Incantations from the snow globe

I’m not living in a snow globe exactly–the precipitation in Virginia this April is rain and petals–but I came down with Covid a week ago so I have definitely been living behind glass. It wasn’t a severe case, and in fact I first mistook it for a sinus infection because the most unpleasant symptom was pain in my face, head, and ears, the kind that requires you to “sleep” sitting up. Even since the initial low fever passed, though, the week has had a fever-dream quality. I spent most of it tangled in bedsheets, sometimes grading or trying to process an egregious amount of email, but often plowing through fat novels, all of which seemed partly good and partly wrong, shaped by choices that bothered me aesthetically AND ethically.

Intensifying the walled-off, world-askew feeling: I’ve long been looking forward to attending the New Orleans Poetry Festival this weekend. Chris was going to come with me, since it’s at the beginning of our spring break, and I’d booked a sweet one-bedroom cabin near Atchafalaya Wildlife Refuge for a couple of nights after. Obviously I had to cancel it all, but my addled Covid brain kept looking for workarounds: Saturday symptoms, by CDC rules, means your isolation ends Thursday night, followed by 5 more days of masking, right? So if I recovered fast and was testing negative by Thursday, I could fly out on Friday as long as I kept a good mask on? Well, technically, but not ethically (or aesthetically, maybe–I do have a wild-haired hermit thing going on). I came to my senses, all of which I’ve retained so far, and I’m continuing the snow-globe life, although I just took my first short walk. Slow steps for a body that’s mostly better but still tired. After all, the four-week sprint of our triple-time May term is just ahead. With 9 contact hours per week for a 3-credit class, it takes no prisoners.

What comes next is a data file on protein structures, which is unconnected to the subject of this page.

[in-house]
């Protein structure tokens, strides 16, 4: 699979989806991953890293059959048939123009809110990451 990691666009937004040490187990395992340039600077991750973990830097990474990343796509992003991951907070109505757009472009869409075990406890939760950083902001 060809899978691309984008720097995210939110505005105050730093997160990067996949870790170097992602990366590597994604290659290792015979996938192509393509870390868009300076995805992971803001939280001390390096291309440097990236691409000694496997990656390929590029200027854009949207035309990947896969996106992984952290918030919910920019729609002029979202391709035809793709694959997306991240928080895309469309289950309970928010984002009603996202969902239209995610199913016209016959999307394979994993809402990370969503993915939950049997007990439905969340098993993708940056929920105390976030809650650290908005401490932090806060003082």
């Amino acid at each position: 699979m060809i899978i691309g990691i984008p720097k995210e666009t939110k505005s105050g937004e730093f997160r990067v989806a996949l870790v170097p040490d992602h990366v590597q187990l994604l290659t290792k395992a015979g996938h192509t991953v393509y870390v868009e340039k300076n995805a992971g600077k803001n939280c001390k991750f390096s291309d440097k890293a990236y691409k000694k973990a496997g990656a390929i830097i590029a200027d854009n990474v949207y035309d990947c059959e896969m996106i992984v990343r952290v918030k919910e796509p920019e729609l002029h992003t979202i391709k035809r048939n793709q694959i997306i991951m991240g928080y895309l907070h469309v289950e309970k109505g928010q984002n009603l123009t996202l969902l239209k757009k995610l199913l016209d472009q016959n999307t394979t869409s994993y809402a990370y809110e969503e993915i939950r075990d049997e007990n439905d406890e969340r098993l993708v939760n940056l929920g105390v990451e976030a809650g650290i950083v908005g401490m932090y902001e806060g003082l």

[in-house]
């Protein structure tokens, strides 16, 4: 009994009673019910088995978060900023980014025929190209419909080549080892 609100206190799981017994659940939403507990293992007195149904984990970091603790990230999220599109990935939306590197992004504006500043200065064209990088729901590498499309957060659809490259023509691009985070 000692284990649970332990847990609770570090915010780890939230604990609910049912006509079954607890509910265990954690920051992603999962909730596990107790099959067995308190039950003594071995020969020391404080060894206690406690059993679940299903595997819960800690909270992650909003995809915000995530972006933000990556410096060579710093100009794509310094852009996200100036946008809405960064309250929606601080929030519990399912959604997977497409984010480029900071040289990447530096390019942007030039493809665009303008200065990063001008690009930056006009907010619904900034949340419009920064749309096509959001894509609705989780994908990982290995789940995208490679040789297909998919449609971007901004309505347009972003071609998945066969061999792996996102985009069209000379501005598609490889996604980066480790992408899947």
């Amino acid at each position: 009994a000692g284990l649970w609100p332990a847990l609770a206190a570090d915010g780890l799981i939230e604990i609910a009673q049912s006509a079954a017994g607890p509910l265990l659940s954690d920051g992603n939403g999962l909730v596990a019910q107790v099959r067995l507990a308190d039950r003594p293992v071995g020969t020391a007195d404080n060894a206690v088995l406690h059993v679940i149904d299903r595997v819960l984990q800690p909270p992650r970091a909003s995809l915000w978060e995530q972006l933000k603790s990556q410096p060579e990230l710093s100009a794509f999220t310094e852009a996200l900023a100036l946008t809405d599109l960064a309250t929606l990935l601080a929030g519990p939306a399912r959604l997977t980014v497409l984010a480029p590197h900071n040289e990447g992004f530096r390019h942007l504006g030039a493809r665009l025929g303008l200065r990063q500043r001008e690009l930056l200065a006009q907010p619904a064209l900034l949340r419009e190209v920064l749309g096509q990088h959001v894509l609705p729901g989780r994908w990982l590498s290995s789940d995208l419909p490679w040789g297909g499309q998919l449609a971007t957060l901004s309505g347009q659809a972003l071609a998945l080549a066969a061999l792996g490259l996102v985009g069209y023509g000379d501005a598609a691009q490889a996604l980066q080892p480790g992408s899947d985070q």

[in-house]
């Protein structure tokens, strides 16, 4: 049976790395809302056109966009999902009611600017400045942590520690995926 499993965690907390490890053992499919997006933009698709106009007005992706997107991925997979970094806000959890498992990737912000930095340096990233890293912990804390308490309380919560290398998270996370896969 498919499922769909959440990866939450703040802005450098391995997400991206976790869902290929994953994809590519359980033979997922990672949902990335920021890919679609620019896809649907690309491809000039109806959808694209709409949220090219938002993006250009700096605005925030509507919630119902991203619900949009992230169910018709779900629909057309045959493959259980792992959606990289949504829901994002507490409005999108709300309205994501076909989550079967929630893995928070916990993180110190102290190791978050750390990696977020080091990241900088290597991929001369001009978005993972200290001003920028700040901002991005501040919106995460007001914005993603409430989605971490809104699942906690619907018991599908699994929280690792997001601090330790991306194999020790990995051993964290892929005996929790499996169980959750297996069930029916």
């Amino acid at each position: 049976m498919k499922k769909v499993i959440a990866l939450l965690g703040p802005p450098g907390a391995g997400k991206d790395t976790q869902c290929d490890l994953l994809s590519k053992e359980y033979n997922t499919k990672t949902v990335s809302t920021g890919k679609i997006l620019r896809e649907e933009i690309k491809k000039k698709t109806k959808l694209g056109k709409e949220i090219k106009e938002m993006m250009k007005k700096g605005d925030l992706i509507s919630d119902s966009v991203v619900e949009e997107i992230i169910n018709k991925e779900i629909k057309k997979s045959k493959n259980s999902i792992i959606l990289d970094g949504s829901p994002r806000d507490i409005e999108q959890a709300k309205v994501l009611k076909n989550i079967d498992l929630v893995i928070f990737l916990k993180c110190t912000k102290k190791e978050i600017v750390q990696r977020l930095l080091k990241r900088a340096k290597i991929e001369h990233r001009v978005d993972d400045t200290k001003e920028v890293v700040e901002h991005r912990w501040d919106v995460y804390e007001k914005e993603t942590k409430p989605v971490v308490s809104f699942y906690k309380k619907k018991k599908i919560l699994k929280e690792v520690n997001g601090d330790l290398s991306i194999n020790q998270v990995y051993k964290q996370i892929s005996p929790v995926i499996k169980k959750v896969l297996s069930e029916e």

Revised spring break plans: read some new poetry books. Plan a little outing next weekend to celebrate signing my Tupelo Press contract yesterday for Mycocosmic (all good, although I was interested to see a clause about collaborating with them on book promotion–nothing I don’t do already, I’d just never seen that before). Get my head together for the last big push of the academic year. In the middle of it, we’ll be driving up to Haverford College for our son’s graduation as a math major and computer science minor. He just turned in his honors thesis and accepted a decently-funded spot in the math PhD program at CUNY, so I guess we’ll take a couple of weekend breaks in Manhattan next year! Something else to celebrate, for sure.

In the meantime, here are the prompts from each of my co-panelists, who are right now doing our Uncanny Activisms panel at NOPF without me. I hope to attend some other year, maybe with Mycocosmic in hand.

from Lesley Wheeler, author of The State She’s In:

Think about a change you’d like to make or help occur—it can be anything from a secret personal resolution to a cause that would affect many people, but the change should start with you. Consider how the change would feel in your body with attention to all five senses. Then write a poem in the future tense describing the change, step by step. The first word should be “let,” “please,” “may,” or some other word of petition, and if you get stuck, repeat that word. Give yourself permission to get weird; sometimes seemingly irrational associations are gifts.